CW: Influenza is often not treated at all, if mild. There are probably more treatment options these days, ranging from inhalational medications to tablets to intravenous agents. Not all work for all strains, so the choice is based on how sick someone is and what strain they might have.

TC: What is the next direction of influenza medication?

CW: Hopefully, like vaccines, the goal is to find one medication that is strain independent, and one in which the virus has less chance of mutating in order to become resistant. This has been a problem in recent years as we perhaps overuse influenza medication, hence the desire to reserve it for the sick or high risk.

TC: What kind of problems does influenza pose to this species? Are there any serious dangers?

CW: Humans get anxious, as a community, about the fact that influenza has a “drift” and “shift” phenomena. Drifting is when there is slight variation year to year with the surface proteins influenza produces, thereby escaping perfect immune control. As a community, we have some collective immune memory to previous influenza strains, but not enough to stop getting sick each year, thus causing mild disease. If it’s a highly pathogenic influenza, like Spanish Flu or H5N1 Avian Flu, more people catching influenza can translate into more people getting critically sick. Fortunately for most people, H1N1 was not so serious. But, it’s why we worry about H5N1, which seems to have a much higher death rate.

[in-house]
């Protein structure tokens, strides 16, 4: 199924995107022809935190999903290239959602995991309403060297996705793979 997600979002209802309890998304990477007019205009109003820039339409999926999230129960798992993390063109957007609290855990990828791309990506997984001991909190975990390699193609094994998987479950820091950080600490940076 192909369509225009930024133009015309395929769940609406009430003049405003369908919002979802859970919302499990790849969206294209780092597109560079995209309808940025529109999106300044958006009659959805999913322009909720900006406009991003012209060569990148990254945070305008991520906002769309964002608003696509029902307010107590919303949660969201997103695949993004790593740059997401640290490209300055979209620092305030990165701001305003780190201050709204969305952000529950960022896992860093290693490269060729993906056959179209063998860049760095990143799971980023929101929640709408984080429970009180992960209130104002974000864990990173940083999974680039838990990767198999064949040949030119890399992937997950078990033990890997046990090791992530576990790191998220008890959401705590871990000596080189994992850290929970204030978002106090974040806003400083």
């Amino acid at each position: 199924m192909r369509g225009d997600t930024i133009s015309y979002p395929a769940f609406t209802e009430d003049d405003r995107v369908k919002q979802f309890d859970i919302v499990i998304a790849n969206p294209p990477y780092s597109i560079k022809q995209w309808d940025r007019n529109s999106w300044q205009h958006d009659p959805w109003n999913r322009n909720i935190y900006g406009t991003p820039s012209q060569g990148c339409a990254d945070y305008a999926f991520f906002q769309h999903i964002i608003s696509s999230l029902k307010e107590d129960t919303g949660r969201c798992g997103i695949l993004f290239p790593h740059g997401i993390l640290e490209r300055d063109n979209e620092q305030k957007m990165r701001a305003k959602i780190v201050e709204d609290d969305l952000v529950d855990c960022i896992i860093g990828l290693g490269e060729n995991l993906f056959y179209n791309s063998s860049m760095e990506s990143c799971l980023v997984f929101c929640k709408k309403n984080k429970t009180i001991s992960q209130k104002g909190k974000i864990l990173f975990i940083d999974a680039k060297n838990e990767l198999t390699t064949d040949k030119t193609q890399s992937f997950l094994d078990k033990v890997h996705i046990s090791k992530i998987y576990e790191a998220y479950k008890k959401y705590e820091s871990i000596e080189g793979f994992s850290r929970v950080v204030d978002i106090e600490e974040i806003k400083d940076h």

TC: What kinds of problems does influenza pose to a college campus, specifically Duke?

CW: College campuses are great flu breeding grounds. Think about how close all the students are on a daily basis, and you can begin to understand how it can spread. Alternatively though, you can also say that a college campus is typically more proactive about preventative health measures and typically does a great job at doing the simple things well—like getting students vaccinated and being courteous to colleagues with hand hygiene techniques. I personally believe colleges can be great examples of how to run flu prevention programs, which is why we make such a deal of it through places like [Duke] Student Health.

TC: Do humans have any hope of ever eradicating influenza?

CW: I wish I knew the answer to that question. Personally, I suspect influenza will always be around. But, we’ll become much better at detecting people who are about to become sick before they feel symptoms and getting them isolated and away from others. Many of the actual symptoms of influenza, like any febrile illness, are late results of a chain of immune reactions. If we could work out some of the early pre-clinical symptoms, it would be terrific. Some of that work is going on here at Duke. I also suspect we’ll get much better at treating the illness. The Holy Grail would be to find a single vaccine that could provide long term, multi-strain immune protection. If we can do that, then there’s no reason this illness may not go the way of polio or small pox. It is a difficult challenge, but many smart people are working hard to figure it out.